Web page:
By Lorne Cook & Joe McDonald, Associated Press, Manufacturing Business Technology BRUSSELS (AP) — The Trump administration’s decision to impose tariffs on aluminum and steel imports drew warnings Friday from businesses and U.S. trading partners that the measure could backfire, provoking a trade war without resolving the problems it’s intended to address. President Donald Trump said the tariffs, due to take effect in 15 days, are needed to protect U.S. workers. Businesses say the 25 percent tariff on imported steel and 10 percent levy on aluminum will jack up costs, raising prices for consumers and potentially putting people out of work. Trump has long singled out China as being unfair in its trade practices and for dumping cheap steel on the global markets, depressing prices. But experts say the new tariffs will in fact not affect China much, but rather hurt key allies like the European Union and South Korea. The move drew consternation outside the U.S. The Chinese government said it “firmly opposes” the move but gave no indication whether it might make good on threats to retaliate. “These measures could make a significant impact on the economic and cooperative relationship between Japan and the U.S., who are allies,” said Japan’s foreign minister, Taro Kono. The EU said it hoped to be exempt from the tariffs, like Canada and Mexico are, or that the issue might be solved in international arbitration at the World Trade Organization. If not, the EU vowed to retaliate. “We will have to protect our industry with rebalancing measures,” said Cecilia Malmstroem, the EU Trade Commissioner, who this week confirmed that EU states are finalizing a list of U.S. goods — from peanut butter to bourbon — to hit with retaliatory tariffs. The head of Eurofer, Europe’s main steel federation, said Trump’s reasons for slapping tariffs on steel and aluminum were an absurdity and that the move could cost tens of thousands of jobs across the continent. The tariffs would cost lost trade worth $2.6 billion a year for the EU and $1.1 billion for South Korea, according to Chad Bow, senior fellow at the Peterson Institute for International Economics. While that is not a lot for the economy...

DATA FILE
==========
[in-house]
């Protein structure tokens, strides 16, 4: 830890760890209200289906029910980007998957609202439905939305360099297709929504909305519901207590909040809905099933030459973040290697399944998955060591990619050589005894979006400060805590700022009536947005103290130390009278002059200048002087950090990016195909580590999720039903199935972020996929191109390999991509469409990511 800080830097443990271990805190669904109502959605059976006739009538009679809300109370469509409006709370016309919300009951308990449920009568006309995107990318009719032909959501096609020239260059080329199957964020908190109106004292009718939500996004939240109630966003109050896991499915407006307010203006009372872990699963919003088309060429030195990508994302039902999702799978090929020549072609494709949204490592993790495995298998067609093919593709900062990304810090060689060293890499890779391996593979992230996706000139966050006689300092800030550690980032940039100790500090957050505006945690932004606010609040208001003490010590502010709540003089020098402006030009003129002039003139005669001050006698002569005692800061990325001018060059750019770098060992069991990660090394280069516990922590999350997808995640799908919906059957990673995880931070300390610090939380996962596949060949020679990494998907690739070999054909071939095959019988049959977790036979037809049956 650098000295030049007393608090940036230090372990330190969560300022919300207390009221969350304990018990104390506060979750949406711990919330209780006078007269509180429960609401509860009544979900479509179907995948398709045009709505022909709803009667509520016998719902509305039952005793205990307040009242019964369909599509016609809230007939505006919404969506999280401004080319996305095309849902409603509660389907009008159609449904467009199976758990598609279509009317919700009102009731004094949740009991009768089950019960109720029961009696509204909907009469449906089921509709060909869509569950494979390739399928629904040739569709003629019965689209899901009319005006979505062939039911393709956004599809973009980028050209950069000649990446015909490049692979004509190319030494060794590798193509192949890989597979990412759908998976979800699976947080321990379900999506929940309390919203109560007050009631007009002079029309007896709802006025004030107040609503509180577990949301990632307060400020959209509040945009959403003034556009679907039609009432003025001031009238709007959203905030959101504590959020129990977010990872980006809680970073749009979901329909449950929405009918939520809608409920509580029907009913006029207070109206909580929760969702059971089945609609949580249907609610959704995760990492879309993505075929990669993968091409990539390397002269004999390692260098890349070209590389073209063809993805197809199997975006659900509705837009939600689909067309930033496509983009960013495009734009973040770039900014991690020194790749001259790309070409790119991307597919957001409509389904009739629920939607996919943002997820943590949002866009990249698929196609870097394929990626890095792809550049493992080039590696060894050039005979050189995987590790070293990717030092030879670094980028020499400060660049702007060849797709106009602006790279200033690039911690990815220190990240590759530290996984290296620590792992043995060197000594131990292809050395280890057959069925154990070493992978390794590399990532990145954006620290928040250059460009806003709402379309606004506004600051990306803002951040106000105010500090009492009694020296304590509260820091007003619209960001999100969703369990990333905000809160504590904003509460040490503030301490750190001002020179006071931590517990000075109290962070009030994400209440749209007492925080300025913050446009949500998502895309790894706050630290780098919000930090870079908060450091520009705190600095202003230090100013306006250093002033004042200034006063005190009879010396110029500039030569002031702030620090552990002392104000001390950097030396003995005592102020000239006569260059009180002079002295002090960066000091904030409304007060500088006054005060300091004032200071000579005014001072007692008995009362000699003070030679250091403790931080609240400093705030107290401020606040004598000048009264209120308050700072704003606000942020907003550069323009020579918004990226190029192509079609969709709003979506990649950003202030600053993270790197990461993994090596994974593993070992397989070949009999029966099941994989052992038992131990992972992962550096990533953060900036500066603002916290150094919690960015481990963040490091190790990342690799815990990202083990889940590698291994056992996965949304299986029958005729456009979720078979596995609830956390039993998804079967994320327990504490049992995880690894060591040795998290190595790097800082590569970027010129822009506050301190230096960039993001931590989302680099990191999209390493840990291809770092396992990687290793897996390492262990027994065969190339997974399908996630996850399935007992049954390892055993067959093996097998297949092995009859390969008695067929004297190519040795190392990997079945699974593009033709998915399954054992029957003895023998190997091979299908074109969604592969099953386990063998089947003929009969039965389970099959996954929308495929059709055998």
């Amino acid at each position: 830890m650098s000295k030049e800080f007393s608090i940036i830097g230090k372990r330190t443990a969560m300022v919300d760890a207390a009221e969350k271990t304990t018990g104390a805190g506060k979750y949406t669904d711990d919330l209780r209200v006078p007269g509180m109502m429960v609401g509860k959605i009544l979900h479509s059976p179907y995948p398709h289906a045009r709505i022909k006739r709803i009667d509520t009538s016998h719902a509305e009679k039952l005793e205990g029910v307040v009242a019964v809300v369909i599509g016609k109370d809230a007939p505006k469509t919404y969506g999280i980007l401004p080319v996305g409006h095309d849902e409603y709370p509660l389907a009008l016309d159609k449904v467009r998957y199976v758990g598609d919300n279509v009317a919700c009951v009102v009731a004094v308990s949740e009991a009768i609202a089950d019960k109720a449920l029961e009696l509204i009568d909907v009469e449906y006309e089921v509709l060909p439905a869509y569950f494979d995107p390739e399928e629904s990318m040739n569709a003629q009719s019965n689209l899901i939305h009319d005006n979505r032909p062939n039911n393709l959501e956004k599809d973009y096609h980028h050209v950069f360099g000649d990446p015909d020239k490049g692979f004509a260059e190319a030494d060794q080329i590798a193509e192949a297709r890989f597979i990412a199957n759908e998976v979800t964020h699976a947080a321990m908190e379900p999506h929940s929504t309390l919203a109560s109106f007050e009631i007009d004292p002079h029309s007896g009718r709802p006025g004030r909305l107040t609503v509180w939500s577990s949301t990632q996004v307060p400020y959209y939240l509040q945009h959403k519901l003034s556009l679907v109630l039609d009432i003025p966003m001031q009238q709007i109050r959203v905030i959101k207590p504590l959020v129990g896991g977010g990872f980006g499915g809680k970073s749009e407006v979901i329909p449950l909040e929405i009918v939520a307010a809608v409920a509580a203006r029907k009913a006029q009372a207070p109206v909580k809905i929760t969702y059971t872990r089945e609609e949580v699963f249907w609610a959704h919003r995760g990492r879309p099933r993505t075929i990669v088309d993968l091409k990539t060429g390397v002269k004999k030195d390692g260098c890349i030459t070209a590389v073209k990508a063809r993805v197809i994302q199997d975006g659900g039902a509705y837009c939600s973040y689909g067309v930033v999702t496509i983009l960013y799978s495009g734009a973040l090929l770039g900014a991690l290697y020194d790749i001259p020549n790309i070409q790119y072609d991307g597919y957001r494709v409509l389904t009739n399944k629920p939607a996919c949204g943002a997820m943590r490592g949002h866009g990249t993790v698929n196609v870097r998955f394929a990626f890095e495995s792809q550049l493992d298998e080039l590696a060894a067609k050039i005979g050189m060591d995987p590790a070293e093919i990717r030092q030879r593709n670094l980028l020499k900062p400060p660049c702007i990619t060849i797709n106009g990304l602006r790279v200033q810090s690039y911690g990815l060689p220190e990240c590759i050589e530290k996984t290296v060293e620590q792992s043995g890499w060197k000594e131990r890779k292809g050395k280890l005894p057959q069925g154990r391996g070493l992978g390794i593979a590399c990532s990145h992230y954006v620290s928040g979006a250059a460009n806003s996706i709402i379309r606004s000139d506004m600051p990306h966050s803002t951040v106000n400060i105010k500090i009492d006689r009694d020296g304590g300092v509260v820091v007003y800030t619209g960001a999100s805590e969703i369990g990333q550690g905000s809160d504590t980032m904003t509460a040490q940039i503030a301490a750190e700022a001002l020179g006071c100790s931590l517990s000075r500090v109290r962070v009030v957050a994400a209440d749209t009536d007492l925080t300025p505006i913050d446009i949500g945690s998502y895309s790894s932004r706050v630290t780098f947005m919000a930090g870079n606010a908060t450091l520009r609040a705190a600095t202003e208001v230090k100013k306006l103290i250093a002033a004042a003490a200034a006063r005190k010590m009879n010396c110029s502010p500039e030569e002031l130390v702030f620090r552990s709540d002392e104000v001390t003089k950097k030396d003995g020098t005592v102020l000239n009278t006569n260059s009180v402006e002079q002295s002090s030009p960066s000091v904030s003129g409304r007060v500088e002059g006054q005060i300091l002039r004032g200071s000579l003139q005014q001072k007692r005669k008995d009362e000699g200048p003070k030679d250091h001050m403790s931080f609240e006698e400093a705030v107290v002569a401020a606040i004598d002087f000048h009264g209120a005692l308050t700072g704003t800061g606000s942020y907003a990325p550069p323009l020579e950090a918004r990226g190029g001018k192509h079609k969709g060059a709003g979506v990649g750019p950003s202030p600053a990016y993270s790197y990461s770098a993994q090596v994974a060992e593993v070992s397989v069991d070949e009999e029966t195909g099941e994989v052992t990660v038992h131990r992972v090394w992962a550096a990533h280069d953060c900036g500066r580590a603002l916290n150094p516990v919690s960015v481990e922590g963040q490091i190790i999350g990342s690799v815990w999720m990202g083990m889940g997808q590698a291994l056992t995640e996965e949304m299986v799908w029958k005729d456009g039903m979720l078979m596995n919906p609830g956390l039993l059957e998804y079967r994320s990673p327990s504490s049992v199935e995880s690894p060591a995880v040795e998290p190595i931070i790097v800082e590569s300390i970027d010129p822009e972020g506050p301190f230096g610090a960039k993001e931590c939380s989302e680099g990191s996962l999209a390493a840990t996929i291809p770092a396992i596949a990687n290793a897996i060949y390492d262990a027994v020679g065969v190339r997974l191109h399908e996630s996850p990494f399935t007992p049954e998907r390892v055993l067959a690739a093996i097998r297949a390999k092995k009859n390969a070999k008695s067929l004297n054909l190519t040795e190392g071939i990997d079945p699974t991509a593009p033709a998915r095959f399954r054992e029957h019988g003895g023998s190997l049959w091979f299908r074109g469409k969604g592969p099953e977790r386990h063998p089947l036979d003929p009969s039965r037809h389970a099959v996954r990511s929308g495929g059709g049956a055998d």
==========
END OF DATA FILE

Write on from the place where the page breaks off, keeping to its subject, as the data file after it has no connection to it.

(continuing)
Magna Puts a New Twist on Welding

Magna Puts a New Twist on Welding

Mar 9, 2018